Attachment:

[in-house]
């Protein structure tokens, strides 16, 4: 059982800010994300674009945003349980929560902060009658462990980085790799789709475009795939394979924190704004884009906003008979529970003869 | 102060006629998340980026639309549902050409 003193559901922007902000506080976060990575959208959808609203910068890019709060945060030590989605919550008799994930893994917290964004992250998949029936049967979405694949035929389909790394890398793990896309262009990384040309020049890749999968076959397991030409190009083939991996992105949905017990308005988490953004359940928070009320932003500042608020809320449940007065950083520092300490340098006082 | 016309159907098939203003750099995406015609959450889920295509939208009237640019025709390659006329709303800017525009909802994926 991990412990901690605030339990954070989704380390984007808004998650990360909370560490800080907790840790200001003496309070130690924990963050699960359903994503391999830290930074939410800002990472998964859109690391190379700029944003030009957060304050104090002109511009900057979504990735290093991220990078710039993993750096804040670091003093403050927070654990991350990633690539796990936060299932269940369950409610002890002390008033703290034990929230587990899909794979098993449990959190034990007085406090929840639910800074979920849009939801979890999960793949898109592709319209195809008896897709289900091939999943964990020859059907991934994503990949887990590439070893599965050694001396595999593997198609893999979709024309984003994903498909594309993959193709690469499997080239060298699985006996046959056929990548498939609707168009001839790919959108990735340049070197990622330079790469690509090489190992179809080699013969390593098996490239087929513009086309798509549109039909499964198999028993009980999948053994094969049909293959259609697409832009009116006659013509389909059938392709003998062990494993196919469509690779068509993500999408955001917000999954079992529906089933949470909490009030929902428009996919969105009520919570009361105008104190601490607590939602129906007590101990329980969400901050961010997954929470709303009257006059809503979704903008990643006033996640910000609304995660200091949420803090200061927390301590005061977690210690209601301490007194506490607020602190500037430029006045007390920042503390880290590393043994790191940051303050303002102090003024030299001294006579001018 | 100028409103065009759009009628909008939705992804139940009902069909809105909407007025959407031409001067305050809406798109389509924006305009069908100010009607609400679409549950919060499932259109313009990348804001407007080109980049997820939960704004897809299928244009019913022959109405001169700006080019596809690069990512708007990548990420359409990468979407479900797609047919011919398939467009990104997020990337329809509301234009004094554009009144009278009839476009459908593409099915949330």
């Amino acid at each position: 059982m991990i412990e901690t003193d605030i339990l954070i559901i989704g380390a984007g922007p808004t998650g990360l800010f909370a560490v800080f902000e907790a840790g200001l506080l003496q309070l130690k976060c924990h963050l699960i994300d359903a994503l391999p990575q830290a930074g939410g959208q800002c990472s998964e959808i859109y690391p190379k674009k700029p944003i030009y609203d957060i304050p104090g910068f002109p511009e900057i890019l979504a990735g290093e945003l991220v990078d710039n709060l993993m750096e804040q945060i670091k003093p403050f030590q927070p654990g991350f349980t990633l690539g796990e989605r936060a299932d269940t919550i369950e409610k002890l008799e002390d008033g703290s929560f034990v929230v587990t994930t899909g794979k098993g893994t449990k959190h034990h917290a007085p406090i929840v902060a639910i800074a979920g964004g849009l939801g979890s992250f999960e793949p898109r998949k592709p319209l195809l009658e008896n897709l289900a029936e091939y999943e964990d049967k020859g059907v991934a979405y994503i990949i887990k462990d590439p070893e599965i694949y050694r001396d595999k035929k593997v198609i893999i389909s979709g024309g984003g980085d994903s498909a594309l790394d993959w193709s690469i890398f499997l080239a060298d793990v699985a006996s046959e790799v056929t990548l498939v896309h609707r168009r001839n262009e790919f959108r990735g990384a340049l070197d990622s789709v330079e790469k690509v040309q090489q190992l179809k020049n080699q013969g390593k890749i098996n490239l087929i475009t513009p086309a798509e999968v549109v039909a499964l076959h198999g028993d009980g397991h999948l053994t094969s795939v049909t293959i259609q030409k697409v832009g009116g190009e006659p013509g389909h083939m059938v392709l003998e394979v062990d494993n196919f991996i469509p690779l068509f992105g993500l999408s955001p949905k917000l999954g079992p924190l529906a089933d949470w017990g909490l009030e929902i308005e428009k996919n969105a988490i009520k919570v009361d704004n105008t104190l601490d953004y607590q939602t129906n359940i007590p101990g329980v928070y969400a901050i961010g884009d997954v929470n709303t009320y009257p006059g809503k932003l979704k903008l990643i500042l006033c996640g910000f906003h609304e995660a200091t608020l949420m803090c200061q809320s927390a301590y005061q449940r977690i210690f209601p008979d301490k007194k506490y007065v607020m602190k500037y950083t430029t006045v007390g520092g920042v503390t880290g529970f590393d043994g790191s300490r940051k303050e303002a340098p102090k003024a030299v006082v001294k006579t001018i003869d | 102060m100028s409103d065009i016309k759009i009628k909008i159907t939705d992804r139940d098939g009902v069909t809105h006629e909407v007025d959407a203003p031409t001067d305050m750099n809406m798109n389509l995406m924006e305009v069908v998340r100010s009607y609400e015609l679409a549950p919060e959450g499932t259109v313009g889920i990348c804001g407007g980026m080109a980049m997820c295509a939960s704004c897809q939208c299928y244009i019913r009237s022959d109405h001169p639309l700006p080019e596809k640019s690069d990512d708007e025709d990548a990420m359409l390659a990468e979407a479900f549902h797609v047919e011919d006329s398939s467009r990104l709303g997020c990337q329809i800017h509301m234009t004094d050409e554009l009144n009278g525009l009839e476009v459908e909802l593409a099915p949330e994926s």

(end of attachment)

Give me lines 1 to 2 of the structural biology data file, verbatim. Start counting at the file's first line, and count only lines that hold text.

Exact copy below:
[in-house]
């Protein structure tokens, strides 16, 4: 059982800010994300674009945003349980929560902060009658462990980085790799789709475009795939394979924190704004884009906003008979529970003869 | 102060006629998340980026639309549902050409 003193559901922007902000506080976060990575959208959808609203910068890019709060945060030590989605919550008799994930893994917290964004992250998949029936049967979405694949035929389909790394890398793990896309262009990384040309020049890749999968076959397991030409190009083939991996992105949905017990308005988490953004359940928070009320932003500042608020809320449940007065950083520092300490340098006082 | 016309159907098939203003750099995406015609959450889920295509939208009237640019025709390659006329709303800017525009909802994926 991990412990901690605030339990954070989704380390984007808004998650990360909370560490800080907790840790200001003496309070130690924990963050699960359903994503391999830290930074939410800002990472998964859109690391190379700029944003030009957060304050104090002109511009900057979504990735290093991220990078710039993993750096804040670091003093403050927070654990991350990633690539796990936060299932269940369950409610002890002390008033703290034990929230587990899909794979098993449990959190034990007085406090929840639910800074979920849009939801979890999960793949898109592709319209195809008896897709289900091939999943964990020859059907991934994503990949887990590439070893599965050694001396595999593997198609893999979709024309984003994903498909594309993959193709690469499997080239060298699985006996046959056929990548498939609707168009001839790919959108990735340049070197990622330079790469690509090489190992179809080699013969390593098996490239087929513009086309798509549109039909499964198999028993009980999948053994094969049909293959259609697409832009009116006659013509389909059938392709003998062990494993196919469509690779068509993500999408955001917000999954079992529906089933949470909490009030929902428009996919969105009520919570009361105008104190601490607590939602129906007590101990329980969400901050961010997954929470709303009257006059809503979704903008990643006033996640910000609304995660200091949420803090200061927390301590005061977690210690209601301490007194506490607020602190500037430029006045007390920042503390880290590393043994790191940051303050303002102090003024030299001294006579001018 | 100028409103065009759009009628909008939705992804139940009902069909809105909407007025959407031409001067305050809406798109389509924006305009069908100010009607609400679409549950919060499932259109313009990348804001407007080109980049997820939960704004897809299928244009019913022959109405001169700006080019596809690069990512708007990548990420359409990468979407479900797609047919011919398939467009990104997020990337329809509301234009004094554009009144009278009839476009459908593409099915949330």